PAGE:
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Banach-Mazur distance between $P_5$ and $P_3$ is $d(P_5,P_3)=1+\frac{\sqrt5}2$ where $P_n$ is regular polygon in $n$ sides. Do closed form or approximate results exist (at least at special infinitely many $n,k$) for

  1. $d(P_n,P_k)$?

  2. $d(P_n^{\otimes t},P_k^{\otimes t})$ where $\otimes t$ is tensor product?

  3. $d(P_n^{\times t},P_k^{\times t})$ where $\times t$ is cartesian product?

  4. distances between Minkowski sums of polygons?

  5. distances between Unions of polygons (with right modification of distance)?

At least do we know a situation with regular polygons where the distance becomes transcendental?

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This is really more of a comment than an answer because it only answers your last question, but the argument is a little too long.

The answer to your last question is that the Banach-Mazur distance between regular polygons can never be transcendental. This comes from the fact that the Banach-Mazur distance between regular polygons is definable in the theory of real closed fields, $\mathrm{RCF}$, as well as the fact that $\mathrm{RCF}$ is O-minimal. Another consequence is that since $\mathrm{RCF}$ is decidable there is a uniform algorithm for computing the Banach-Mazur distances between regular polygons, although the naive algorithm is extremely slow.

For a precise statement, fix a subfield $K\subseteq \mathbb{R}$ and assume that $K$ is real closed, i.e. closed under square roots of positive numbers and containing all roots of odd ordered polynomials. What we have is the following (using the notation of the paper you linked):

Proposition: If $\mathscr{A}$ and $\mathscr{B}$ are convex bodies in $\mathbb{R}^n$ defined by finite families of rational inequalities with coefficients in $K$, then $d(\mathscr{A},\mathscr{B})\in K$.

Proof: An affine transformation (and in particular a homothety) is specified by a finite list of real numbers and the action of it on an element of $\mathbb{R}^n$ is defined by some polynomial equations (in particular linear), so the following is a formula in $\mathrm{RCF}$,

$$\varphi(\lambda,\overline{a},\overline{b})\equiv\exists T \exists h_\lambda (T(\mathscr{A})\subset \mathscr{B} \subset h_\lambda(T(\mathscr{A})),$$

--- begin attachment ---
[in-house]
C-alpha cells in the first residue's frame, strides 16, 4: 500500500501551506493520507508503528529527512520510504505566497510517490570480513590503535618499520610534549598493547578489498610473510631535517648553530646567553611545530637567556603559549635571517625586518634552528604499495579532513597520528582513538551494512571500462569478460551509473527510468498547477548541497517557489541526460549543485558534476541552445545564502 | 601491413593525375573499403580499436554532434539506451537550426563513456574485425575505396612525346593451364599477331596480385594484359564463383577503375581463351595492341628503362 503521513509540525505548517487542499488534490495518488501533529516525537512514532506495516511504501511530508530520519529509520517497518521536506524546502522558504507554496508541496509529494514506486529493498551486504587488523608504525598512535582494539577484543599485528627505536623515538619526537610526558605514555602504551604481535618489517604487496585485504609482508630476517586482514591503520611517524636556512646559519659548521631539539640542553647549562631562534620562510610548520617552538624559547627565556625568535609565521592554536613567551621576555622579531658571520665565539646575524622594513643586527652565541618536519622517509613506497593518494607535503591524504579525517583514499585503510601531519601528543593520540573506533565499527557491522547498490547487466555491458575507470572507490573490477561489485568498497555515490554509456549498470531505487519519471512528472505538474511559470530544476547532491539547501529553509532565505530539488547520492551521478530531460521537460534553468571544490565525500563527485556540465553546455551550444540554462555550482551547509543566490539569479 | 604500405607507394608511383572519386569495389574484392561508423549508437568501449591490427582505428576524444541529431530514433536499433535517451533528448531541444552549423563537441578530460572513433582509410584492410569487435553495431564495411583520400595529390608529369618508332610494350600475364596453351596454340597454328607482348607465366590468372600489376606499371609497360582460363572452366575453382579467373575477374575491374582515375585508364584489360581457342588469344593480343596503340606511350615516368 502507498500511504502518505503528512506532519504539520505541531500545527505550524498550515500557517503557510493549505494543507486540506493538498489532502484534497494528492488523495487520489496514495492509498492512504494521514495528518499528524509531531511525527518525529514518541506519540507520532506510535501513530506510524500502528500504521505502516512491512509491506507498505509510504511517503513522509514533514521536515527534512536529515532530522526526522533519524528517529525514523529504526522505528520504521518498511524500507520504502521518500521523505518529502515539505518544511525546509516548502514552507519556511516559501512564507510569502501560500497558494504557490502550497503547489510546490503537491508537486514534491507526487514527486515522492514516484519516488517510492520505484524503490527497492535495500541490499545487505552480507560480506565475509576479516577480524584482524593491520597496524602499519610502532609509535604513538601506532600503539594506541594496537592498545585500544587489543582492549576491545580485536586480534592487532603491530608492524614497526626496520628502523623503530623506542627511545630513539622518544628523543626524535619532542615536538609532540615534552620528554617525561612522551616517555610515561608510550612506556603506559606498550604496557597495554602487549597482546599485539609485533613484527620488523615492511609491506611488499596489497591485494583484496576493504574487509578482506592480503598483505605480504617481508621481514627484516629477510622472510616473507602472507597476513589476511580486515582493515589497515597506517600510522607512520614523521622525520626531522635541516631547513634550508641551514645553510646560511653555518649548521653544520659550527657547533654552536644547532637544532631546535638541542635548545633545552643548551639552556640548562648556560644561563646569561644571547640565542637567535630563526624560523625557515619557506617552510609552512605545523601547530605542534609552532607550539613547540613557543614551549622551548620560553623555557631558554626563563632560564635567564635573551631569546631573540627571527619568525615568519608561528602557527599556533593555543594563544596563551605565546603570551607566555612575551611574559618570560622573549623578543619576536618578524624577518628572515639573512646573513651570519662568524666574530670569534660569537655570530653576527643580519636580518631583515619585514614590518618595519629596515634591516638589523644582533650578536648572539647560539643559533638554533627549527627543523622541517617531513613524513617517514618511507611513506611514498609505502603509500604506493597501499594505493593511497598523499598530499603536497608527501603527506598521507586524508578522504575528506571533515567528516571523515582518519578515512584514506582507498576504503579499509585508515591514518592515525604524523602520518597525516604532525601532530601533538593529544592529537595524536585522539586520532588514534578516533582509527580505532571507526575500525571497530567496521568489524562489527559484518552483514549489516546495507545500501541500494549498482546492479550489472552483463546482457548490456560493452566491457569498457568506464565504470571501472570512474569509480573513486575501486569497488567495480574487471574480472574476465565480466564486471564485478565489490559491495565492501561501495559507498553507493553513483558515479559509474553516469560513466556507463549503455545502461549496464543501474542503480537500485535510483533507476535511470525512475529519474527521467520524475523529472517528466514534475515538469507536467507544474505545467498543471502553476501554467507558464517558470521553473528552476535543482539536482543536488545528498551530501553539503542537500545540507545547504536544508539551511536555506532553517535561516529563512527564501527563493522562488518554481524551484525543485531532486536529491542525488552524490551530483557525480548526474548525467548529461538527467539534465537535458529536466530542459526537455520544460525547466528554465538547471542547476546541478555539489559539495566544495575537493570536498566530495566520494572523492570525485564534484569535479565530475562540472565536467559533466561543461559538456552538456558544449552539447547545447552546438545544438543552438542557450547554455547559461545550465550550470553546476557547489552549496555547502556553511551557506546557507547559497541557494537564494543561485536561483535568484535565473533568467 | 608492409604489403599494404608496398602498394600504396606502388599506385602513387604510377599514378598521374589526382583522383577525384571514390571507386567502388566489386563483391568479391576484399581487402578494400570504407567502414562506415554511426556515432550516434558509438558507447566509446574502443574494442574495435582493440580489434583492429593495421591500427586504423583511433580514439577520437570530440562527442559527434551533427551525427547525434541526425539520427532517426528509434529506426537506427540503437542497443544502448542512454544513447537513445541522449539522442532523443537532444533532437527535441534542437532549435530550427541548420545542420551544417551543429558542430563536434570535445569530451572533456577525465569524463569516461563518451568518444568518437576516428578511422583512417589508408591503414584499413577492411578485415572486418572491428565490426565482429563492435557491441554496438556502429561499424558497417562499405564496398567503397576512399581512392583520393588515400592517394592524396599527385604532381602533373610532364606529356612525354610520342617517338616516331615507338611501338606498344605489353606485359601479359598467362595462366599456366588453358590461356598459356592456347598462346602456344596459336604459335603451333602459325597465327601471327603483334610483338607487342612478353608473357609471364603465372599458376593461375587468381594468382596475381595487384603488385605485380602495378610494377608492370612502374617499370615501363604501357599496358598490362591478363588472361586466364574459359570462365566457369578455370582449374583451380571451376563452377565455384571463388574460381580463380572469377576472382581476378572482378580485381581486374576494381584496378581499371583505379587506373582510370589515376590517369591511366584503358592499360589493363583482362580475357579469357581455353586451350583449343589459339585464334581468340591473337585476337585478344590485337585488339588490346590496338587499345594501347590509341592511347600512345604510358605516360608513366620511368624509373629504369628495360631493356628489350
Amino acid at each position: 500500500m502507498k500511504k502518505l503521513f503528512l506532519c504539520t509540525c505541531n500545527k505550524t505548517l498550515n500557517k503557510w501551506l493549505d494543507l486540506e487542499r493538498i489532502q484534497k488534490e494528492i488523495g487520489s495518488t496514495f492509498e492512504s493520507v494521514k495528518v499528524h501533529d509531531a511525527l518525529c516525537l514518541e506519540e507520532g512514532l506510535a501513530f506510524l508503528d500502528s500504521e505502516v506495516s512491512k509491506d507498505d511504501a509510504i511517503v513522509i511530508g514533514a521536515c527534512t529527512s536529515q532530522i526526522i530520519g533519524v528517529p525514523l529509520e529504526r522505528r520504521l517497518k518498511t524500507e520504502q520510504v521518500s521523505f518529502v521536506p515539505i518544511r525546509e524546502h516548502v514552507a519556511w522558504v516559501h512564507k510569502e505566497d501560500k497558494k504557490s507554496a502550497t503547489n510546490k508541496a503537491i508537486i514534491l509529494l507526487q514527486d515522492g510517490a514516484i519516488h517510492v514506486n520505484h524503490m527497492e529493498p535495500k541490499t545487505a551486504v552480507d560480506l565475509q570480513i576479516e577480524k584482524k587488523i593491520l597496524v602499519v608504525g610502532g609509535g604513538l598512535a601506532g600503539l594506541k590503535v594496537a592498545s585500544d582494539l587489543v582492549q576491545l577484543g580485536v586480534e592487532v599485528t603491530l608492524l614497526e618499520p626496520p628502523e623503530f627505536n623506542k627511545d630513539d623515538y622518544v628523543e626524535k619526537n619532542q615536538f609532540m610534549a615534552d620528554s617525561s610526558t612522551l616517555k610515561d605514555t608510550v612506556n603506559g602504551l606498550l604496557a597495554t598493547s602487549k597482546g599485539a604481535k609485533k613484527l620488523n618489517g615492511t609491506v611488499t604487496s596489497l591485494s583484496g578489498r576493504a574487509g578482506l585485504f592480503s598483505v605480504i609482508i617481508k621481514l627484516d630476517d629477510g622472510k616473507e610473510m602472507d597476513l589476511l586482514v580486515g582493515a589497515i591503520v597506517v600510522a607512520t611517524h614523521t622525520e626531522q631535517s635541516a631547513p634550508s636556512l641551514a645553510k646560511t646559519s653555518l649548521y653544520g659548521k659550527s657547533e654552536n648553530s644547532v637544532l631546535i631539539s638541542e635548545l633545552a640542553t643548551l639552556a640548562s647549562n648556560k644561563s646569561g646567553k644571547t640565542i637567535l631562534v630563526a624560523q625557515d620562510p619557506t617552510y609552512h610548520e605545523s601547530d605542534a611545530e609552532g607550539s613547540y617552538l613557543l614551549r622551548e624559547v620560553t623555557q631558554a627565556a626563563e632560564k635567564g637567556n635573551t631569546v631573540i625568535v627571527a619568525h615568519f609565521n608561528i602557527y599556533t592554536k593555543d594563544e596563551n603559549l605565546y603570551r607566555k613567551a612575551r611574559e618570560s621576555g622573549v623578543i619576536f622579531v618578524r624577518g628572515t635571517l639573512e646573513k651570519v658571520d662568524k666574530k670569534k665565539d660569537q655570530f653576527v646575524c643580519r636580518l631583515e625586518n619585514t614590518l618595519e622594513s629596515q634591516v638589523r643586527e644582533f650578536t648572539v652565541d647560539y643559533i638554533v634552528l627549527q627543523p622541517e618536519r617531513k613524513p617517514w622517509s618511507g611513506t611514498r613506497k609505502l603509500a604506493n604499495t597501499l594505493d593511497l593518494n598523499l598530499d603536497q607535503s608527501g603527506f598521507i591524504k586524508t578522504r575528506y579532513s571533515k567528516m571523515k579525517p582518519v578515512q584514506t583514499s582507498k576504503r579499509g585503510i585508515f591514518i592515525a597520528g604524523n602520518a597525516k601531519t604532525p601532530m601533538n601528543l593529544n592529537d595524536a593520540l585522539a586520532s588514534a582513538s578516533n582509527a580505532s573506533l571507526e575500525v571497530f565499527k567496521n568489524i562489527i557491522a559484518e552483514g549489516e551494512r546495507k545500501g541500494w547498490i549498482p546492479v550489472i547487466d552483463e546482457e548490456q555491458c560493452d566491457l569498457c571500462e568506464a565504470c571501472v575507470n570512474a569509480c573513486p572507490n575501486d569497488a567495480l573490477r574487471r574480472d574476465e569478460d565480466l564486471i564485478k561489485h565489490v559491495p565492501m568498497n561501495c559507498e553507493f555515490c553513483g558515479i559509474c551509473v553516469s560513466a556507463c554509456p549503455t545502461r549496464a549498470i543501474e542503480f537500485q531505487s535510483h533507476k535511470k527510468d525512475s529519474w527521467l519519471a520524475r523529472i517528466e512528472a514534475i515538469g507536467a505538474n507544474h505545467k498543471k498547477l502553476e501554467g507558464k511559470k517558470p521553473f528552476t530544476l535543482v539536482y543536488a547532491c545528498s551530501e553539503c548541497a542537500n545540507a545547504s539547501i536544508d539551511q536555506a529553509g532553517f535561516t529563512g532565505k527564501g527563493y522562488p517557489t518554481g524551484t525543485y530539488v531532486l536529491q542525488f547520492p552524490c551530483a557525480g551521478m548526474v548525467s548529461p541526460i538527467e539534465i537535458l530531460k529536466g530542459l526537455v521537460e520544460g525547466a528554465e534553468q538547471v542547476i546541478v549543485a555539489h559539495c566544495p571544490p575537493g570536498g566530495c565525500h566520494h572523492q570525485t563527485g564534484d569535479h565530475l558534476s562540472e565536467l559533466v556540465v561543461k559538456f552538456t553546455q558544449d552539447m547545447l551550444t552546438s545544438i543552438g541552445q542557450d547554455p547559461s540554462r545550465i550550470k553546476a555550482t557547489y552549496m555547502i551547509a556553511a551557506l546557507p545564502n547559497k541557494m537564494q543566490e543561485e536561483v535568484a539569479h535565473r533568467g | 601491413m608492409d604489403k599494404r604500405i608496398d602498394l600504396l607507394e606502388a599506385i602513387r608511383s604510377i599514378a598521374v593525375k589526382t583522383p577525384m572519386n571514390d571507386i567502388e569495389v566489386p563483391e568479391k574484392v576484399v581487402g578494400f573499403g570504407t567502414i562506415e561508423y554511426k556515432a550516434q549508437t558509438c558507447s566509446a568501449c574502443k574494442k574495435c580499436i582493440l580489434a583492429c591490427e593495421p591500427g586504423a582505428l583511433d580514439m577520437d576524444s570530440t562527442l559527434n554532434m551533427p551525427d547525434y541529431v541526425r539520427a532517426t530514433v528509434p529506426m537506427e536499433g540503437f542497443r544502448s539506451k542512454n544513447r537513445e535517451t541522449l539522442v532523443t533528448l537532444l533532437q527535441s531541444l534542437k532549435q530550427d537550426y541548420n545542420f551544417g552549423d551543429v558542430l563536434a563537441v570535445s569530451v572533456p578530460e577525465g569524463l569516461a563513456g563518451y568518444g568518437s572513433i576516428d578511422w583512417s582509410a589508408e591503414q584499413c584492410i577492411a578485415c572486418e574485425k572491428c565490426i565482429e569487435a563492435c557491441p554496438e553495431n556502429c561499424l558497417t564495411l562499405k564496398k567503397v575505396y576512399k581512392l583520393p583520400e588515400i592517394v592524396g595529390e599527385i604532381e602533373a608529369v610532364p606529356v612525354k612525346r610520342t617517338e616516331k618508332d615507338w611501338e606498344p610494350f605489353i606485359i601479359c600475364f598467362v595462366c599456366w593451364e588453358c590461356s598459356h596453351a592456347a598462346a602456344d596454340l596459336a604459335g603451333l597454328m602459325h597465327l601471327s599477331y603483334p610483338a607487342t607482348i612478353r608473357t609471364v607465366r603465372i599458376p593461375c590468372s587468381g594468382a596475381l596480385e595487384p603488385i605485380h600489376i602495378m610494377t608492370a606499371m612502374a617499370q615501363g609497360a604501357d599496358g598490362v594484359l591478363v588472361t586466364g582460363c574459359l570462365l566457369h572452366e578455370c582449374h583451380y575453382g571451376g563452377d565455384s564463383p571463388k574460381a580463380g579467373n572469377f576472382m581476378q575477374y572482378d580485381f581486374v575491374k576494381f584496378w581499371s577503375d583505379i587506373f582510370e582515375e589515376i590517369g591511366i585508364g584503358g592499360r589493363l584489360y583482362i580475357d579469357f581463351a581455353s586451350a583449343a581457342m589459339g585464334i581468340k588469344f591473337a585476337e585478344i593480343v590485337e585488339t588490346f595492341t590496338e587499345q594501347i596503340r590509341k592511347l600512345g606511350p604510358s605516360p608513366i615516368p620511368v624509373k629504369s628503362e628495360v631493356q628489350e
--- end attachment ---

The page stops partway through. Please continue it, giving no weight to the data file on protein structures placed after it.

where $\overline{a}$ and $\overline{b}$ are lists of the parameters needed to define $\mathscr{A}$ and $\mathscr{B}$, $\exists T$ means 'exists an affine transformation $T$', and $\exists h_\lambda$ means 'exists a homothety with ratio $\lambda$'. Note that when you interpret $\varphi$ in $K$, what these quantifiers really mean is 'exists an affine transformation with coefficients in $K$'.

Now I claim that for any real closed field $K\subseteq \mathbb{R}$ (although actually this would work for any subfield of $\mathbb{R}$), we have that $d(\mathscr{A},\mathscr{B})=\inf\{\lambda:K\models\varphi(\lambda,\overline{a},\overline{b})\}$. This is because any given affine transformation/homothety can be approximated arbitrarily well by one with coefficients in $K$ (specifically this approximation is uniform on bounded sets, which is all we need because $\mathscr{A}$ and $\mathscr{B}$ are compact).

Now, by O-minimality, every definable subset of $K$ is a finite union of intervals (possibly infinite or zero length), so in particular every definable set in $K$ that has an infimum has an infimum in $K$, so we have that $d(\mathscr{A},\mathscr{A})$ is in $K$, as required. $\square$

In particular, every regular polygon is definable using linear inequalities with algebraic coefficients, so the BM distances between regular polygons must be algebraic.

I think with a little work you can show that all the other polytopes featured in your question are definable in $\mathrm{RCF}$, which would imply that all those BM distances are algebraic as well.

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  • $\begingroup$ What is O-minimality and is this the most elementary proof possible? $\endgroup$ – VS. May 15 at 0:26
  • $\begingroup$ A first-order theory of some structure with a linear order (such as the theory of the structure $(\mathbb{R},0,1,+,\cdot,\leq)$ is O-minimal if every definable set (with parameters) is equal to some finite union of intervals (of possibly infinite or zero length). This is almost certainly not the most elementary proof possible, but that's usually the case when you use a powerful general theorem like the fact that $\mathrm{RCF}$ is O-minimal. $\endgroup$ – James Hanson May 15 at 5:14

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